You will, in all likelihood, have to wait some time longer for your dreams of "equality" (whatever your definition of that actually is) to come true.

Good luck.

The author of the article which Athlone provided a link to either does not understand constitutional law or understands constitutional law and for whatever reason decided not to provide a clear explanation of the relevant constitutional law.

I will attempt to clarify things here. The fourteenth amendment to the United States Constitution, made applicable to the states through the fifth amendment states, in part, that no state shall deny to any person within its jurisdiction the equal protection of the laws. This part of the fourteenth amendment is commonly referred to as the Equal Protection Clause.

Throughout history, one of the important functions of the Supreme Court was to determine whether a particular governmental action (i.e. a state statute or the policy of a state university) violates equal protection. The way the Supreme Court determines whether a particular state action violates equal protection is by analizing the action by using one of three tests. These three tests are known as the rational basis test, intermediate level scrutiny, and strict scrutiny. Classifications based on race, national origin, religion, and alienage (with the exception of illegal alienage) are subject to strict scrutiny. Classifications based on gender or illegitimacy are subject to intermediate level scrutiny. All other classifications are subject to the rational basis test, which is the lowest level of scrutiny.

Strict scrutiny requires a compelling governmental interest and that the classification is narrowly tailored to achievement of that interest. Intermidiate level scrutiny requires that the classification serve an important governmental interest and that the classification is substantially related to achievement of that interest. The rational basis test requires that the classification is rationally related to serving a legitimate governmental interest.
Classifications based on race are subject to strict scrutiny.

The policy of the University of Texas which is discussed in the article cited by Athlone is part race-specific and part racially-neutral. The part about accepting all students withing the top 10% is racially-neutral, while the part about using race as a factor in admissions is race-specific.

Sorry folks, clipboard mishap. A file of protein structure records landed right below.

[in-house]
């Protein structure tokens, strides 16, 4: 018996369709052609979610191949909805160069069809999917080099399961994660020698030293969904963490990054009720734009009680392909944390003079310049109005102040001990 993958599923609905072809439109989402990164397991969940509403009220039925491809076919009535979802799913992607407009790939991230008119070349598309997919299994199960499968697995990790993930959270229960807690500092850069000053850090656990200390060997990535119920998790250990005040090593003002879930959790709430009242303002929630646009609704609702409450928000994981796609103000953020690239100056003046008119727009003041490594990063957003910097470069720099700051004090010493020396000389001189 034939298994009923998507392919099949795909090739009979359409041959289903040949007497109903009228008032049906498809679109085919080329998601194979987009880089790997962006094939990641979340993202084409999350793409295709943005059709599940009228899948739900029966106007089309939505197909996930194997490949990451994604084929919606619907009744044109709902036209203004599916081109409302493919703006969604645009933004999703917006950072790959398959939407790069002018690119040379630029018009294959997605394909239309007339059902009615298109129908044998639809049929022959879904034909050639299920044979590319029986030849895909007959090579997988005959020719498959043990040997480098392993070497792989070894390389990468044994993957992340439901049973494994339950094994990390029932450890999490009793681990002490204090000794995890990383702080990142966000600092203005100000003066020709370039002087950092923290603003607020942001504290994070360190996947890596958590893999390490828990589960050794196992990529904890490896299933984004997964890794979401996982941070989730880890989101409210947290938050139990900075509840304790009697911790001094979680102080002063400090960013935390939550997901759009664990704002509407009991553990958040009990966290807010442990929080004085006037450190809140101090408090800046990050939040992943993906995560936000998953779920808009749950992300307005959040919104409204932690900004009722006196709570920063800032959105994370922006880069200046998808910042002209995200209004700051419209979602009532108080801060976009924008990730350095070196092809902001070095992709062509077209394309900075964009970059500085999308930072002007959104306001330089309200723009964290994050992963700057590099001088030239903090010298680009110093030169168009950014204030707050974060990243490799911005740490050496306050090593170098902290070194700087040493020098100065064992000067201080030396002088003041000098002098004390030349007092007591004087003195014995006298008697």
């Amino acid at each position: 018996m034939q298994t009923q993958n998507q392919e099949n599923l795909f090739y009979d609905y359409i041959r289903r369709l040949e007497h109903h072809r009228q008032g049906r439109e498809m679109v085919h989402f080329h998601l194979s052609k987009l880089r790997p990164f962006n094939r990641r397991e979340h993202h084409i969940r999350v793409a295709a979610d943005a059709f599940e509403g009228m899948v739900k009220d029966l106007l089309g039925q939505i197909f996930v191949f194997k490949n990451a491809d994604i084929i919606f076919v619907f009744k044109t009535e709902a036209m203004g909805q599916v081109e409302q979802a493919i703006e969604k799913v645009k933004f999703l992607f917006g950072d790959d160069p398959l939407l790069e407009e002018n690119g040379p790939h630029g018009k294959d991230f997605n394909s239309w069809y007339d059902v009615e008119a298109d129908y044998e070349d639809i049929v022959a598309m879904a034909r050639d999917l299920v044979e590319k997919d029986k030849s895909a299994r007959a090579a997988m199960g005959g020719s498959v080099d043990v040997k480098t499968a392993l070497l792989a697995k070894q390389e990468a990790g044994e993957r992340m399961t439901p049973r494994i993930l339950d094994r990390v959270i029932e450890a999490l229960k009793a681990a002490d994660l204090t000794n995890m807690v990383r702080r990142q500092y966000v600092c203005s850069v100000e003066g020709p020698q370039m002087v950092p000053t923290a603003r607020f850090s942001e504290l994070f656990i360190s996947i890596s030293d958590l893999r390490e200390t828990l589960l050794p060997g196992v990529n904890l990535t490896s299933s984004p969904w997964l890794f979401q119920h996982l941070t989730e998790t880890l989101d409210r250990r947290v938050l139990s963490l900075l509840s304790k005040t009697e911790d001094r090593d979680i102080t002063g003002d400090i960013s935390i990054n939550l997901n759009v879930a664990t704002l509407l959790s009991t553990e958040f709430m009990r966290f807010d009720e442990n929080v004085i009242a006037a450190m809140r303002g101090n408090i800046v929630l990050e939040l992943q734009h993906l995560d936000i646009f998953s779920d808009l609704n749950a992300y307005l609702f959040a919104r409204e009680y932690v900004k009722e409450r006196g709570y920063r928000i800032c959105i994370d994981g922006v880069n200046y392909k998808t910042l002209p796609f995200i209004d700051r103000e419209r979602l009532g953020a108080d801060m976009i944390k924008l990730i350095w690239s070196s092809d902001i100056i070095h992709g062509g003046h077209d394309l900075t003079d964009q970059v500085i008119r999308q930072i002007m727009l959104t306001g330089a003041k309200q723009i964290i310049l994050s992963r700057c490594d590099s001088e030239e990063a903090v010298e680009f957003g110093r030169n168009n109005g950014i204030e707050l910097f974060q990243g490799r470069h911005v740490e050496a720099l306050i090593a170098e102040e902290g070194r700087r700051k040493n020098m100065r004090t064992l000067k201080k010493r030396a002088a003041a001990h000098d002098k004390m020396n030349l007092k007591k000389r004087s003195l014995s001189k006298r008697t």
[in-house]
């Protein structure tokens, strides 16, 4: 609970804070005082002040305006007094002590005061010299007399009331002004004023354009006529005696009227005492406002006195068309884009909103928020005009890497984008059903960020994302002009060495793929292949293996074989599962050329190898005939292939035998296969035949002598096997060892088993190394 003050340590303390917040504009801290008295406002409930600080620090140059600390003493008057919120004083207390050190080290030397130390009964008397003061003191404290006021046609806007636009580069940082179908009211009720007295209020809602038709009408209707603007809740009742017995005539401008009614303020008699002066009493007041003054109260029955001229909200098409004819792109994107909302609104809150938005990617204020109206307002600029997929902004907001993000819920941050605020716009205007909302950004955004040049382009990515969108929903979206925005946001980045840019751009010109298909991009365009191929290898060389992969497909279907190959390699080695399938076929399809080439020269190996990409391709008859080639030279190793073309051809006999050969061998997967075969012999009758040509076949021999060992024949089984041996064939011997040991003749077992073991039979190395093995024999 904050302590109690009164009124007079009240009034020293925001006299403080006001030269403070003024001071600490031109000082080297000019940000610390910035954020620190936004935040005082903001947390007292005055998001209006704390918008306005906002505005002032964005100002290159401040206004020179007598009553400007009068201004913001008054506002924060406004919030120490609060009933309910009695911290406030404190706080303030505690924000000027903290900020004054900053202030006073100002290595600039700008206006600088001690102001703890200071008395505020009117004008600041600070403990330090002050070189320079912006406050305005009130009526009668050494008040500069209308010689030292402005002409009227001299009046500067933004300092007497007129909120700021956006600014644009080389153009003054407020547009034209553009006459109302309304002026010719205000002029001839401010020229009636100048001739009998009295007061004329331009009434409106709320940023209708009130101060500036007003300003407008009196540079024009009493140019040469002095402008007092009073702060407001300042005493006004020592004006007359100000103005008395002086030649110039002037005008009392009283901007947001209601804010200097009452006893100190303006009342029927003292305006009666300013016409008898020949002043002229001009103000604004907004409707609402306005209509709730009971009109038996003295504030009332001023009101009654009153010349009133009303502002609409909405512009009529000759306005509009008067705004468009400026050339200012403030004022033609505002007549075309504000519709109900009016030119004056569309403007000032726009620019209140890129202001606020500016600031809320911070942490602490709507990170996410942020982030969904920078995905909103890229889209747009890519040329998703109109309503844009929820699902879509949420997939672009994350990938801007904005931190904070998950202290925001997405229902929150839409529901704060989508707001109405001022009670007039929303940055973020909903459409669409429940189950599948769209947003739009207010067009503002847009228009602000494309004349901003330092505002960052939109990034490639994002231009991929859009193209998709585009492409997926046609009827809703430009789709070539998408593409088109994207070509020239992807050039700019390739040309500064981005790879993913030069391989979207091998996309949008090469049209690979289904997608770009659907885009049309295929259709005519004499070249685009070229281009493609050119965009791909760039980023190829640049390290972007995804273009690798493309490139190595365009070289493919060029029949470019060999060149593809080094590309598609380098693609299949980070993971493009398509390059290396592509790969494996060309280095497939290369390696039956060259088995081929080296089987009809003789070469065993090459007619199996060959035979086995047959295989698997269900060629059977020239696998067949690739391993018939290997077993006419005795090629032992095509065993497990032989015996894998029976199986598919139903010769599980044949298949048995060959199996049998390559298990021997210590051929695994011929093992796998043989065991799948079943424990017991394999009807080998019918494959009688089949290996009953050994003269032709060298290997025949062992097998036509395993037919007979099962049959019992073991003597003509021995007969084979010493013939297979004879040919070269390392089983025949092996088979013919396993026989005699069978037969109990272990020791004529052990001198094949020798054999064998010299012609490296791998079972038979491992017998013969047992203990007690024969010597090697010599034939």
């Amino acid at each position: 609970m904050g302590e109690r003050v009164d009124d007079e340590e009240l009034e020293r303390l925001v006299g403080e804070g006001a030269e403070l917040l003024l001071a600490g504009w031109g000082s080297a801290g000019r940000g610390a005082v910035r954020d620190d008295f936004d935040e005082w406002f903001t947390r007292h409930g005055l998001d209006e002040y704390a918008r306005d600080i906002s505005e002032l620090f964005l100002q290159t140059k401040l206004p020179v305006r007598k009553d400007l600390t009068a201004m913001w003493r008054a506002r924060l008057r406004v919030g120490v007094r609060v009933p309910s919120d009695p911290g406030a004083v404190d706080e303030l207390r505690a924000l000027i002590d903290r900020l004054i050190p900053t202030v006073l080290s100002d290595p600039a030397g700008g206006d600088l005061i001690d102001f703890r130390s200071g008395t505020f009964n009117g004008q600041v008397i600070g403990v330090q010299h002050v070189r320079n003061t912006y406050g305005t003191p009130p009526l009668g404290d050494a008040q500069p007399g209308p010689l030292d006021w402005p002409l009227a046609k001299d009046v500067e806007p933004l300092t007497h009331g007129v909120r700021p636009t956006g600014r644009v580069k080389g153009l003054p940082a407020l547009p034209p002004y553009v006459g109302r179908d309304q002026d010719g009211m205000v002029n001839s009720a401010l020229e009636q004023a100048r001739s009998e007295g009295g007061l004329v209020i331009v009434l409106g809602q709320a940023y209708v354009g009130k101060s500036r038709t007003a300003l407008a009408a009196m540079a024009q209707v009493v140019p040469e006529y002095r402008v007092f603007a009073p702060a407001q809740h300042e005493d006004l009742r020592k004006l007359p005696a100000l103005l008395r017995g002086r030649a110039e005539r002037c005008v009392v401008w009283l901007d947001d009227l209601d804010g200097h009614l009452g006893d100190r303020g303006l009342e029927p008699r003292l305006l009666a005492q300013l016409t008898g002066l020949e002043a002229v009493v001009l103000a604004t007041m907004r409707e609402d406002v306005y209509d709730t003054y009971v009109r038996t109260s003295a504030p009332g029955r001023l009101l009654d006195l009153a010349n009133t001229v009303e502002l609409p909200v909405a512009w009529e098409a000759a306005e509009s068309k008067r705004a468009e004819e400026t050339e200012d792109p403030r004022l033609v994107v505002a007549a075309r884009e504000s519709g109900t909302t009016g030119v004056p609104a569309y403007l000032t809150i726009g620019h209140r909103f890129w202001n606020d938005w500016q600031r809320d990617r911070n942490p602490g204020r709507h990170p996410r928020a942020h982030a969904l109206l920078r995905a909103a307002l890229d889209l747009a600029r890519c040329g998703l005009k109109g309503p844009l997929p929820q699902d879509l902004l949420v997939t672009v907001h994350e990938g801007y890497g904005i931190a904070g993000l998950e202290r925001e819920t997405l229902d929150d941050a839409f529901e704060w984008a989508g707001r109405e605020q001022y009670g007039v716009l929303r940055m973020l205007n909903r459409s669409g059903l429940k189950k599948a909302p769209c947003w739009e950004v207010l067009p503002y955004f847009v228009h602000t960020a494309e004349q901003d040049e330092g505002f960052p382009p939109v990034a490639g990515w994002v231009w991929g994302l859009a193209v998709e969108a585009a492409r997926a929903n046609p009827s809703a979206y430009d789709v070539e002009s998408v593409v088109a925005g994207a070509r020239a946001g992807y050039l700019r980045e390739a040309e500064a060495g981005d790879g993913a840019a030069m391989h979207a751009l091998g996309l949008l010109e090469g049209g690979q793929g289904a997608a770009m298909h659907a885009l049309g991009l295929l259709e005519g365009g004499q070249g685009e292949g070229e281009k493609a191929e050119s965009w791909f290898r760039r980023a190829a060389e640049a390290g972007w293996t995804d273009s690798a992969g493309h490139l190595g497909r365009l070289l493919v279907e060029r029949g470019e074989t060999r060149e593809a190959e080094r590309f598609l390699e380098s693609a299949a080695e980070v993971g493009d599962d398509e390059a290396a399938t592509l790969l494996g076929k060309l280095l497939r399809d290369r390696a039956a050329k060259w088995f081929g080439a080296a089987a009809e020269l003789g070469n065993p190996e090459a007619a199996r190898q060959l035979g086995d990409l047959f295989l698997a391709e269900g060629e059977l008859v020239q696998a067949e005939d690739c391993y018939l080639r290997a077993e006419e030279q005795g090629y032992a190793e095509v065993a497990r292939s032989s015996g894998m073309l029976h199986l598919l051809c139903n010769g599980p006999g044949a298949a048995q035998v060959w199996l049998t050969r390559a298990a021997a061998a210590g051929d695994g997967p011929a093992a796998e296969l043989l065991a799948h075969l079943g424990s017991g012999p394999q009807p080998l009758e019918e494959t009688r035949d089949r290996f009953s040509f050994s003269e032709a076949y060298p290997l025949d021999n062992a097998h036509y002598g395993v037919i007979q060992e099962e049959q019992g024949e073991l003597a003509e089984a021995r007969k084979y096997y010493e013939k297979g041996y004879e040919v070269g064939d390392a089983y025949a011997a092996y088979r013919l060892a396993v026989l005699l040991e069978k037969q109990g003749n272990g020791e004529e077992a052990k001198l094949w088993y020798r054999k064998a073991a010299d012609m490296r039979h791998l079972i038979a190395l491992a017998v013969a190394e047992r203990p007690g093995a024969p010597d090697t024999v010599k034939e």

The argument against this policy should obviously be that the compelling governmental interest of promoting diversity is met by the "top 10%" part of the university's admissions policy in and of itself and that there is no need for the additional racially-based policy.
I believe part of Athlone's point is that diversity as a compelling interest is not being challanged here and therefore there is virtually a 0% chance that the Supreme Court will rule that diversity is not a compelling governmental interest and that college admissions policies which are race-specific and affirmative action as a whole violate the Equal Protection Clause and are unconstitutional. Because the Supreme Court has ruled and will continue to rule in the future that affirmative action serves not one compelling governmental interest, but multiple compelling governmental interests, don't expect for affirmative action do go away any time in the near future.

All of the bolded is precisely my point, as it has been drawn from observation of the oral arguments and some of the briefs presented so far in the case. Texas' policy may not survive as is, but AA as a whole would not die off as a result of that. That would set a limitation (ex: if a compelling government interest is met by a race neutral policy, additional race-based policies are not necessary), but it would take so little for other schools to meet such a precedent that you'd see virtually no change nationwide in admissions policy.

You've basically read my mind and articulated the contents very effectively, more so than I tried to do earlier in this thread. Thanks for the clarification, though I doubt durangotang will be pleased to see it.

And, again, if anyone wants further substantiation of Merenguero's last point here (that AA serves not one, but many compelling government interests), a quick perusal of the amicus briefs in favor of the respondent (Texas) in this case and the contents therein should do the job.

There is a reason that the likes of the Fortune 100, the Federal Government, representatives of the Texas State Government and the United States Military have come out in support of AA, and that reason isn't solely out of the goodness of their hearts.
AA will persist because it serves a necessary purpose.

You lose money chasing women, but you never lose women chasing money.
10-20-2012 11:37 PM
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playa_with_a_passport Offline
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RE: Vietnam vert serving up dude with a two piece now a full length film
(10-19-2012 02:43 PM)cat_a_clysm Wrote: